Air New Zealand has discovered customers in the UK are more than twice as likely to offset the carbon impact of their flights than those in Australia and New Zealand.
Just under one in 10 journeys from the UK were offset compared to 7.2 percent from the US, 6 percent from Canada and 4.2 percent from Australia.
But more of the airline’s passengers have chosen to tick the carbon offset box in the past 12 months.
This saw them offset 174,000 trips and 50,000 tonnes of carbon, up 34.5 percent on the previous financial year.
The findings were among a number of fun facts collated by Kiwi carrier about its 2018-19 financial year operations.
Air New Zealand operated 190,000 flights and its customer collectively flew 37.4 billion kilometres, with its most traveled passenger clocking 522,602 of those.
Freddie Mercury biopic Bohemian Rhapsody was the most watched film, seen 162, 215 times, but The Beatles retained the top music spot with 603,733 hits.
Beef Osso Bucco with caramelized onion provided the most popular of the 6.3 million inflight meals served by the airline, beating chicken linguine.
Business Premier customers on NZ1 and NZ5 from Los Angeles to Auckland became the first to try the plant-based Impossible Burger during the year, munching their way through about 7,000 I burgers and 4,200 sliders.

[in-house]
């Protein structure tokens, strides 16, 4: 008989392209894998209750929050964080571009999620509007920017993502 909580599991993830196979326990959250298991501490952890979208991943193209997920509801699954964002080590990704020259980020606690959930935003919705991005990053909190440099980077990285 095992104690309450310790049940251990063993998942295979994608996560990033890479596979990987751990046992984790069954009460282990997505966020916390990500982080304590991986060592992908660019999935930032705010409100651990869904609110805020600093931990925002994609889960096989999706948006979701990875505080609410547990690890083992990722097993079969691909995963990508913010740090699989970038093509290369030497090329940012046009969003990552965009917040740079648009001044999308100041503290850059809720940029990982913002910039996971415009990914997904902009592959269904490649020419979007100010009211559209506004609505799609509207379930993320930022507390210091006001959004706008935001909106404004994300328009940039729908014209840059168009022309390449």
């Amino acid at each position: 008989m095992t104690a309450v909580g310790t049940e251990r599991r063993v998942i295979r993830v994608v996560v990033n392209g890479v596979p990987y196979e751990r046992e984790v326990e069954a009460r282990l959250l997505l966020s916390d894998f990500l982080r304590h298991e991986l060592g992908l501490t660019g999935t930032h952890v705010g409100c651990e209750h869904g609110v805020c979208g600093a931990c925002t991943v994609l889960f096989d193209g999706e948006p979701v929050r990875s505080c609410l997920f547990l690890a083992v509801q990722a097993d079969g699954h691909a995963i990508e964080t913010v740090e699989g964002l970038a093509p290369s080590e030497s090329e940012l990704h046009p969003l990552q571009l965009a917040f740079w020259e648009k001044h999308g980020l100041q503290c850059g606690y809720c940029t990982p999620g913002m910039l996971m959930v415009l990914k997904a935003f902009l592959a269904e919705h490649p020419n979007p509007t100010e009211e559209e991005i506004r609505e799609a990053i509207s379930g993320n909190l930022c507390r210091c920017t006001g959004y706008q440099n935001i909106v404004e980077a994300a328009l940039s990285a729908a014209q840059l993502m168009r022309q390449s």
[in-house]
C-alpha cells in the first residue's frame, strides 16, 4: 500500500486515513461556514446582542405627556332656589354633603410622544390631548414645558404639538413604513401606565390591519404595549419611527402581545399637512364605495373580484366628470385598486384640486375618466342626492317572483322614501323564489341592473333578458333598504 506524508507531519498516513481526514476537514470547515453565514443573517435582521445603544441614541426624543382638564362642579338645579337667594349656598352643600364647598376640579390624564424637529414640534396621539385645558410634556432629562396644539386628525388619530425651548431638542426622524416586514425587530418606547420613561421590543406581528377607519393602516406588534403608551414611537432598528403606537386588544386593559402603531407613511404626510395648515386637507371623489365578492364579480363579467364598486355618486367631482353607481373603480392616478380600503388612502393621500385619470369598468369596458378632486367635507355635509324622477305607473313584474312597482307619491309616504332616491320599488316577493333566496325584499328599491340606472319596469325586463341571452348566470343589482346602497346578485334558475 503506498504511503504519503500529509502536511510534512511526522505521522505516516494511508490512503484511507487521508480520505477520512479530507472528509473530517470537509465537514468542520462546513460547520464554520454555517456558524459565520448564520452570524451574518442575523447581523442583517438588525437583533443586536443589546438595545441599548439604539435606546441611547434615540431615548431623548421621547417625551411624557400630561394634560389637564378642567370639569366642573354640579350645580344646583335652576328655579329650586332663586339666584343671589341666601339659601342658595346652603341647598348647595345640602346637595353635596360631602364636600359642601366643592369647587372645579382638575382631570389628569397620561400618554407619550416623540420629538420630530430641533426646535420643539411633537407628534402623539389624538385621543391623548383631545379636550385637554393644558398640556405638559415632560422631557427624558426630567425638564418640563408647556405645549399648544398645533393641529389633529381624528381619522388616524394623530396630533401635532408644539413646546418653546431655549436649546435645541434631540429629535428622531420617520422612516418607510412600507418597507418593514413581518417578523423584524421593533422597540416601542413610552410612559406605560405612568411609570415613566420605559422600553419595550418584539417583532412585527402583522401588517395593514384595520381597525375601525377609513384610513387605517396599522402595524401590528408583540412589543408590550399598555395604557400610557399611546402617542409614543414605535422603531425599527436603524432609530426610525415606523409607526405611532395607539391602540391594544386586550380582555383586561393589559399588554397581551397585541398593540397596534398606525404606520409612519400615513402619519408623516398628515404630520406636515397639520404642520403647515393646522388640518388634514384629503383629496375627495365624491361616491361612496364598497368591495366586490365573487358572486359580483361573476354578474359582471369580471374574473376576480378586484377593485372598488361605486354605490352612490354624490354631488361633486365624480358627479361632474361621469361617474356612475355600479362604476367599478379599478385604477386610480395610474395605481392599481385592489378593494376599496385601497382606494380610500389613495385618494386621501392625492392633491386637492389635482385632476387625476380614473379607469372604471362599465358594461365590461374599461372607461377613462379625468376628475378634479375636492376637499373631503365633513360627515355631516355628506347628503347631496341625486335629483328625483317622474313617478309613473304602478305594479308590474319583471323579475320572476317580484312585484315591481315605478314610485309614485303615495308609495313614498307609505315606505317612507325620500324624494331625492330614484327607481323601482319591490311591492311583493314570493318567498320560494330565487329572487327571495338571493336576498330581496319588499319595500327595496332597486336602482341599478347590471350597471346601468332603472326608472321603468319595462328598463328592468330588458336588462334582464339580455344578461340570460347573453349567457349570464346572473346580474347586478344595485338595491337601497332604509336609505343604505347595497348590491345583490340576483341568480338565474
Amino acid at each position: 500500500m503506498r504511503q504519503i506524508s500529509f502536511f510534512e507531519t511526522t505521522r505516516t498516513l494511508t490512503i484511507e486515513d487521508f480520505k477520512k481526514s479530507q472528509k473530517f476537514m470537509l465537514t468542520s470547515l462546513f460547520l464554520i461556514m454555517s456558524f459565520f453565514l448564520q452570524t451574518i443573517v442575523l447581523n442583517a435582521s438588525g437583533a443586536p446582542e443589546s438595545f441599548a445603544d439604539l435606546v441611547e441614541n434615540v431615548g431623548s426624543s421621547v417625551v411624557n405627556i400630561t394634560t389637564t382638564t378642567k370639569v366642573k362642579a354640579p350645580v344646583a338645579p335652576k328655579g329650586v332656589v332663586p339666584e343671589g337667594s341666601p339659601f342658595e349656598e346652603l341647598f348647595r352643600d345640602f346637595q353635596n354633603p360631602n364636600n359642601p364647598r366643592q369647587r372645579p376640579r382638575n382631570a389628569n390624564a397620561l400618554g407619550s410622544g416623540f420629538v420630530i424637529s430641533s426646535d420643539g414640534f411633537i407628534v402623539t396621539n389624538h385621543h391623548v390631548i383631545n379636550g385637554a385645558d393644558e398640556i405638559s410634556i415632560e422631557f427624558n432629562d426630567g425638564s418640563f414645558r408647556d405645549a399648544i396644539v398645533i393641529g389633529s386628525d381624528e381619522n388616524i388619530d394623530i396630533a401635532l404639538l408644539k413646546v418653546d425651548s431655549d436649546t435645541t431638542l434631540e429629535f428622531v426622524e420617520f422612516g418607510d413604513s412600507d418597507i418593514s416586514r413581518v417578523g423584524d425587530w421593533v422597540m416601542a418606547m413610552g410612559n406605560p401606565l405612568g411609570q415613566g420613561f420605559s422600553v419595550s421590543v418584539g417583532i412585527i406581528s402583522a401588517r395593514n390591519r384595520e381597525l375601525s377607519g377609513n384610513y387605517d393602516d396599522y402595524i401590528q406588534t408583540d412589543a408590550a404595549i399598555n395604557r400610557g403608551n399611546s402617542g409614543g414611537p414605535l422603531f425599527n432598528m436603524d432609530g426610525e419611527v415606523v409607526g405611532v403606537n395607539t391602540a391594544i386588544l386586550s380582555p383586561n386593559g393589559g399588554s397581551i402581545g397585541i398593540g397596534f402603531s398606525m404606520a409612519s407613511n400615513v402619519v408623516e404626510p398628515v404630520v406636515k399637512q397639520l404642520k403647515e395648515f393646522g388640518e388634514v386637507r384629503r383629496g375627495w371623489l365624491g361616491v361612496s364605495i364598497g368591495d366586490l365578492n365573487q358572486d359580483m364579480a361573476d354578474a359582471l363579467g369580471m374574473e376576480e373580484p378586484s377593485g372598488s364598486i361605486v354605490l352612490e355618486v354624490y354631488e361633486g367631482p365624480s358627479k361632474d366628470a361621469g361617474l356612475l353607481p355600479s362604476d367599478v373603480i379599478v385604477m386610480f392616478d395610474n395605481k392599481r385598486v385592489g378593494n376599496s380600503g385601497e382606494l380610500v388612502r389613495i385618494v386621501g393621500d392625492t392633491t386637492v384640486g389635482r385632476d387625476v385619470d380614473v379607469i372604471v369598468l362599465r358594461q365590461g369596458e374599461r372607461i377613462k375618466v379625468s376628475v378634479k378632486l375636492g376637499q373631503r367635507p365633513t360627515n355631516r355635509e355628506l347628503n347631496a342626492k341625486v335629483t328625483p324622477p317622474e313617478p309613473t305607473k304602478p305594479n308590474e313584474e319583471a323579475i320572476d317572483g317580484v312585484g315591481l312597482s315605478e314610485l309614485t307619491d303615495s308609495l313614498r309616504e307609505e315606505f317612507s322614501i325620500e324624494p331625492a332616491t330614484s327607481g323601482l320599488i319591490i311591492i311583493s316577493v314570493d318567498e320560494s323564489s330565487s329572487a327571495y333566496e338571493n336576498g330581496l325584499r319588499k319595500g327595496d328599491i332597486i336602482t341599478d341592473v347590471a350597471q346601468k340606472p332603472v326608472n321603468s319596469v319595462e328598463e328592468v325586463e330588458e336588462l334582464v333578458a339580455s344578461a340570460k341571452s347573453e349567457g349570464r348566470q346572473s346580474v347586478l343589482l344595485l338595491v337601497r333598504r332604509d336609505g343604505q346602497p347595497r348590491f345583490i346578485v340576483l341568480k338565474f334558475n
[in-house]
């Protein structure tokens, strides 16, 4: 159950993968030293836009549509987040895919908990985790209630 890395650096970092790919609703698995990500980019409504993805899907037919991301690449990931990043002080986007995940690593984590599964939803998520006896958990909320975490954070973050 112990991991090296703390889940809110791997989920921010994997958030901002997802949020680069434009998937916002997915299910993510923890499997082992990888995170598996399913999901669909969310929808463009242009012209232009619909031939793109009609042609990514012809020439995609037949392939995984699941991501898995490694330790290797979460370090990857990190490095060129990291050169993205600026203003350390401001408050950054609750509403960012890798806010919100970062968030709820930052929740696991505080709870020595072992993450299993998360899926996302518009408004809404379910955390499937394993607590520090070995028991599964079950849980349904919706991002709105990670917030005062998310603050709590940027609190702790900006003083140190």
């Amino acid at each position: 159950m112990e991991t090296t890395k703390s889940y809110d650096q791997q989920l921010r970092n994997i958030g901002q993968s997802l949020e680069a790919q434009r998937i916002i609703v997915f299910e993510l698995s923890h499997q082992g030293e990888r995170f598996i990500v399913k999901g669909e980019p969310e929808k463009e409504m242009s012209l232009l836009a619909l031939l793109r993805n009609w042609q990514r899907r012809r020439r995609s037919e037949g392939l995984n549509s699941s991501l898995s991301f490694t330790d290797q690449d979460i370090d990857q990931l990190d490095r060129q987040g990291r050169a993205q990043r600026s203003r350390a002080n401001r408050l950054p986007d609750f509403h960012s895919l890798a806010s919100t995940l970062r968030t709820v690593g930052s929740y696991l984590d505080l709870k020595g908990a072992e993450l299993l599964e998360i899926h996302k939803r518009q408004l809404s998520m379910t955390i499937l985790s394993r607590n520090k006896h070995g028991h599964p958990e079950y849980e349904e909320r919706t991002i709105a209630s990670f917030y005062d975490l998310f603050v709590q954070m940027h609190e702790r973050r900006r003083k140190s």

Among the other fun facts:
- Peter Gordon’s hapuka in light turmeric and fresh curry leaf sauce with petit pois and steamed lemongrass rice and his roasted chicken marbella on creamed corn and polenta were the most popular dishes in the airline’s premium cabins.
- The airline prepared 45,000 appetizers featuring Ngāti Porou’s Ahia smoked fish, giving travelers a taste of New Zealand’s Tairāwhiti region.
- Close to 5.8 million glasses of exclusively New Zealand wines were poured, with pinot noir eclipsing last year’s top tipple sauvignon blanc as the preferred drop.
The highest wi-fi uptake was on the day of the Christchurch shooting tragedy and the airline said this suggested the ability to stay in touch with loved ones was important in times of stress.
The airline is watching trends closely as it introduces new Boeing 787-10 aircraft from late 2022 with new cabin products set to emerge its Hangar 22 secret design bunker.
“Paying close attention to feedback ensures we’re delivering what customers really want,” Air New Zealand chief marketing and customer officer Mark Tod said.
“Right now every aspect of our onboard experience is under the microscope as we design the future cabin experience for our new long-haul fleet.
“Air New Zealand’s warm Kiwi service has set the standard for airlines globally. Key to the product development underway at our Hangar 22 innovation centre in Auckland is scoping the technology, dining and entertainment options we’ll take forward to our new aircraft.”